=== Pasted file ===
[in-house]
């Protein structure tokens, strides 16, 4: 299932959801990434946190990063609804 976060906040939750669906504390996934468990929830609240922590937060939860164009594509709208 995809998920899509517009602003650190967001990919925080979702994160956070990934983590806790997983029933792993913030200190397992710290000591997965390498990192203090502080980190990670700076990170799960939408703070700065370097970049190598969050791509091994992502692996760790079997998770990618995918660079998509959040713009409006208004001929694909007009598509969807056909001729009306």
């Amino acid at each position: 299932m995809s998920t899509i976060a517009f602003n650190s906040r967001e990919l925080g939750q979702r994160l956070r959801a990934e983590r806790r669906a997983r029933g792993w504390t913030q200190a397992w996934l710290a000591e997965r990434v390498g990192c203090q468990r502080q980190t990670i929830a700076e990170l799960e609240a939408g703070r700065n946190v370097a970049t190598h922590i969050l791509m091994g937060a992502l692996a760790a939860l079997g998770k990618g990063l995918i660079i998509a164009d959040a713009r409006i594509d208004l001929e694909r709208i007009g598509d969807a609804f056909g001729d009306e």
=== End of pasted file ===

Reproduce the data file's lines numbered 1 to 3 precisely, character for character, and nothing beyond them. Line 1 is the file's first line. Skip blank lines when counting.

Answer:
[in-house]
């Protein structure tokens, strides 16, 4: 299932959801990434946190990063609804 976060906040939750669906504390996934468990929830609240922590937060939860164009594509709208 995809998920899509517009602003650190967001990919925080979702994160956070990934983590806790997983029933792993913030200190397992710290000591997965390498990192203090502080980190990670700076990170799960939408703070700065370097970049190598969050791509091994992502692996760790079997998770990618995918660079998509959040713009409006208004001929694909007009598509969807056909001729009306």
């Amino acid at each position: 299932m995809s998920t899509i976060a517009f602003n650190s906040r967001e990919l925080g939750q979702r994160l956070r959801a990934e983590r806790r669906a997983r029933g792993w504390t913030q200190a397992w996934l710290a000591e997965r990434v390498g990192c203090q468990r502080q980190t990670i929830a700076e990170l799960e609240a939408g703070r700065n946190v370097a970049t190598h922590i969050l791509m091994g937060a992502l692996a760790a939860l079997g998770k990618g990063l995918i660079i998509a164009d959040a713009r409006i594509d208004l001929e694909r709208i007009g598509d969807a609804f056909g001729d009306e």